Now that the last Senate race has been decided I can allow a satisfied smile across my face. Ahhhh...
It really was a beautiful result to the US midterms. It was pretty clear in the run-up that the Democrats would take the House but even the liberals doubted that they could take the Senate as well. This leaves the Repubicans with pretty much no legislative power, although of course given how much power has been given to the executive I'm sure Bush will still be able to influence the course of the country until 2008.
Still, the things new House speaker Pelosi is talking about are music to the ears. A decent level minimum wage! Stronger corruption rules!
However there are certain elements which rather dampen this marvelous event:
1. While the House is won by some way, the Senate is technically 49-49-2, the 2 being Independents. The majority status is based on Lieberman's promise to vote with the Democrats. He was going to be the Democratic contender in Conneticut but was beaten in the Primary by Lamont. Rather than bowing out gracefully he stood as an Independent against Lamont and won. His allegiances are slippery, appealing as he does to both 'moderate' Democrats and some Republicans, who he often courts. He's not the person you would wish to have the deciding vote. Happily the other Independent is a Socialist, who is hardly going to vote with the Republicans on most issues. So while Lieberman could prevent legislation, he cannot give the Republicans enough power to pass legislation without some Democrat or Socialist support.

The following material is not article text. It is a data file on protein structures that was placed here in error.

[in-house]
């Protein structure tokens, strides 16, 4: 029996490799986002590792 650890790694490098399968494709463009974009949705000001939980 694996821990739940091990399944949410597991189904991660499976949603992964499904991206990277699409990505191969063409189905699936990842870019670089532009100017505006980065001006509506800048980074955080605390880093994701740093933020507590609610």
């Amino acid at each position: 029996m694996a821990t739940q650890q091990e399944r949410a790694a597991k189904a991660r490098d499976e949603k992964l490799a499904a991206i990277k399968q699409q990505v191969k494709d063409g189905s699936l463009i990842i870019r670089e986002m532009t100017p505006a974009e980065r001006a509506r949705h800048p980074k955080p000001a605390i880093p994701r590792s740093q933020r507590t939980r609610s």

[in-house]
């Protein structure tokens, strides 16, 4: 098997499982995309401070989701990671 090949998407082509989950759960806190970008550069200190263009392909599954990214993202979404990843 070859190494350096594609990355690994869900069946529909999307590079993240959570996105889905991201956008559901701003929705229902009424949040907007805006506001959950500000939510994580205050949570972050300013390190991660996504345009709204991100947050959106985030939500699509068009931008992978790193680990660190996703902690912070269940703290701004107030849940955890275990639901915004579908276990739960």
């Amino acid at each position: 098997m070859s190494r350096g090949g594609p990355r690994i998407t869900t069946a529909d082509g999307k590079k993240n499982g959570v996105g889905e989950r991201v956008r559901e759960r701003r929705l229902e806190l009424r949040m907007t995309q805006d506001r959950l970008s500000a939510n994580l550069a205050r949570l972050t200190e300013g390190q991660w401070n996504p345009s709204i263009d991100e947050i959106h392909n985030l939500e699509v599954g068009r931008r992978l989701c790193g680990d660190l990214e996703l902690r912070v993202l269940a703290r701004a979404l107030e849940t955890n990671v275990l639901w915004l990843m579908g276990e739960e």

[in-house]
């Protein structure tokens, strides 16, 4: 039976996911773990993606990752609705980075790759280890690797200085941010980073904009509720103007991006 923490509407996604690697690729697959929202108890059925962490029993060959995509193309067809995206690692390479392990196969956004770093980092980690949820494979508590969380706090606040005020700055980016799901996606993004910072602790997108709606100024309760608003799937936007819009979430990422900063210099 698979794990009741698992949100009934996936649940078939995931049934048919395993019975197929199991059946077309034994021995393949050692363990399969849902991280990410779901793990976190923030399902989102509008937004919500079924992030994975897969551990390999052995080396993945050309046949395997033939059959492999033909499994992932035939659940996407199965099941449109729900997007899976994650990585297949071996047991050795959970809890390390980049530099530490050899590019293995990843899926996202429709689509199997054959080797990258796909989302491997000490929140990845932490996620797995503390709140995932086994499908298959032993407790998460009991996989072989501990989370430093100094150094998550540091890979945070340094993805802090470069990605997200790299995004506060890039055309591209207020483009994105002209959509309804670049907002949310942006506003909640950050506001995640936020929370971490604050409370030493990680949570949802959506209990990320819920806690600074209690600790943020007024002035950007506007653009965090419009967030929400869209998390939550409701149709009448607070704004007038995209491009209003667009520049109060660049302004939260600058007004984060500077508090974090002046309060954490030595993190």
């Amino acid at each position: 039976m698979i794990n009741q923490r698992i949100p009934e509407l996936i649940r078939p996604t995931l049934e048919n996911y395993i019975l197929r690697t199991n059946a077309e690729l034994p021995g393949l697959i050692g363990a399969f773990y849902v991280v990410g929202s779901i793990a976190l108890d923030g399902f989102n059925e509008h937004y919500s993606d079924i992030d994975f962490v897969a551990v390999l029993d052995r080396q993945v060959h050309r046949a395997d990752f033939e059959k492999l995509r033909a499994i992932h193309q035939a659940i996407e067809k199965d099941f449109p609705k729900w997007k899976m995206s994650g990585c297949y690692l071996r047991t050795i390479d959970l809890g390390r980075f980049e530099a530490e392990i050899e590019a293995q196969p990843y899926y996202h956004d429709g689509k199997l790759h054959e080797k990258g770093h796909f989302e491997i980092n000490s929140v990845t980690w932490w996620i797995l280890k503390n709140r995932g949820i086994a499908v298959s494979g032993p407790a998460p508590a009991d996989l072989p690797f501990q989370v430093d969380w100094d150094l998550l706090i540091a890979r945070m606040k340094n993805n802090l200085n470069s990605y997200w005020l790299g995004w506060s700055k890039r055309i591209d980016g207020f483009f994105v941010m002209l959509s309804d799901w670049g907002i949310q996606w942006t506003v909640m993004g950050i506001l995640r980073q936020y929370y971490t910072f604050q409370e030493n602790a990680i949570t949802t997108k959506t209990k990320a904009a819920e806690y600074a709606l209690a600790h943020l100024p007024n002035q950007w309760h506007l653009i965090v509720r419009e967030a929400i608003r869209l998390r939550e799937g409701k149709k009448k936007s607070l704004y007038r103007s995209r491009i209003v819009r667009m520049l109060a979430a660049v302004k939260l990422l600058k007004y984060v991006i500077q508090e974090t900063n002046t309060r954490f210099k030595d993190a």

2. Bush retains a veto over any legislation, subject to a two-thirds majority which the Dems don't have in either chamber. In theory he could prevent any legislation. Luckily, this is not going to happen. Use of the veto overrides the legislature which creates a risk of losing popular support, especially if used frequently in an obstructionist way. So far Bush has used the veto incredibly rarely - only once, to prevent a Bill giving public funding to stem cell research from passing. Of course that was with a Republican legislature, but it is unlikely that he will suddenly leap to throwing vetoes around. Bush has promised not to block the minimum wage or similar measures, suggesting he will limit himself to blocking tax increases and socially liberal issues. The first is damaging as it will mean any spending increase will need to be matched by a cutback. The second is disappointing as while stem cells are a given, it could also destroy hopes of new gay rights legislation.
Nevertheless despite these issues, this could be the beginning of an exciting new era of progress in the self-titled land of the free. The message for Democrats from all who are sympathetic should be "Well done, now don't screw it up!".